Drivers using mobiles face prison
Drivers could face a charge of dangerous driving - and two years behind bars.
Caught using your mobile phone behind the wheel? Then you could be facing a charge of dangerous driving - and two years behind bars.
Under new guidance from the Crown Prosecution Service, driving dangerously while using a phone will see drivers charged under that very offence: which carries a maximum jail term of two years.
This is on top of the existing three points/£60 fine - and, controversially, may include even those speaking on hands-free kits. Police will have the powers to check mobile phone records and see if the driver was receiving or making a call when the incident took place. What's more, the legislation extends to cover those motorists sending text messages while driving, too - something the CPS also cites as being dangerous.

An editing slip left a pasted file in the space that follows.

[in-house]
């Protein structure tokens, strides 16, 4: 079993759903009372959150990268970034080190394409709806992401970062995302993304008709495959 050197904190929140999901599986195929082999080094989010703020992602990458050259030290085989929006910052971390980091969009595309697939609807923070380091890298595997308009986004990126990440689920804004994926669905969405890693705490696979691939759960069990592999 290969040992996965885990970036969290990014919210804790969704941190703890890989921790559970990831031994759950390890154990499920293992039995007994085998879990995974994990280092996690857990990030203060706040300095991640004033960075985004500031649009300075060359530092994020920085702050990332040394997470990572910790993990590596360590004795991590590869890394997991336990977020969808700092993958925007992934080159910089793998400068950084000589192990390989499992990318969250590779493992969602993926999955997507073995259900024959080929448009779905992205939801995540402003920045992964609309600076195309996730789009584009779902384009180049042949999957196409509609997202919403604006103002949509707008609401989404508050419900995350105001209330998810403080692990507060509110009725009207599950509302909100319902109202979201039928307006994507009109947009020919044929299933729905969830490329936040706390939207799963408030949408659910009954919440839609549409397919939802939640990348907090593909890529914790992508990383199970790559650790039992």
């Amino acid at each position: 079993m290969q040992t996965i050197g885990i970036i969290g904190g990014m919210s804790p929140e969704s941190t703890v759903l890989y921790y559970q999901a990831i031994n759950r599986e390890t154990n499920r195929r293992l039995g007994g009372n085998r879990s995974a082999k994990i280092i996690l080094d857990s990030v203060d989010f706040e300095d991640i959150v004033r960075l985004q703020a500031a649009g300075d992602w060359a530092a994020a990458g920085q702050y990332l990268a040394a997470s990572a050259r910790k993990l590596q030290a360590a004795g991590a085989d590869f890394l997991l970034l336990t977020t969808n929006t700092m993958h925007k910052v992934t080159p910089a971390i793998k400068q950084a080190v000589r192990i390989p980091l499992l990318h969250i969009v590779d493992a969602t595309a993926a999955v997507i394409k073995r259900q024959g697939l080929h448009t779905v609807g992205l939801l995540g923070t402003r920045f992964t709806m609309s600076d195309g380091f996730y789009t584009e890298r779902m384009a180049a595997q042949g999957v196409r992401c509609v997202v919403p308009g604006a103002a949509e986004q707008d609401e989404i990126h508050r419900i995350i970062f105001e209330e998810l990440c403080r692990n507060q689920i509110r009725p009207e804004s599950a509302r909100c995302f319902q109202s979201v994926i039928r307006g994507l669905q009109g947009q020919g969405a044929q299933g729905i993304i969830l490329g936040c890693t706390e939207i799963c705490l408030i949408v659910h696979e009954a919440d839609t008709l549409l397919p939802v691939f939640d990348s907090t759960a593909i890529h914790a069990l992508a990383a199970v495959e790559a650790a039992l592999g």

Evidence from the Transport Research Laboratory supports the CPS' guidance: they found that using a mobile while driving can be more dangerous than drink driving. Apparently, someone who has consumed enough alcohol to take them up to, but not over, the legal limit proved less distracted during simulations than people speaking on mobiles. Amazingly, there was a four-times greater chance that the driver chatting on the phone would crash, compared to the 'drunk' driver. Certainly something to think about as the festive anti-drink-driving campaigns start in earnest.
And it's not just mobile phone users at risk. Those charged with using sat nav or MP3 players dangerously can also be charged. What's more, if the driver causes death by dangerous driving, CPS guidance suggests such incidents be charged as manslaughter - which can carry a life sentence. Of course, such measures will only be taken under the very worst examples of dangerous driving, but it's still clear evidence that legislators are determined to crack down on those drivers who so blatantly flout the law.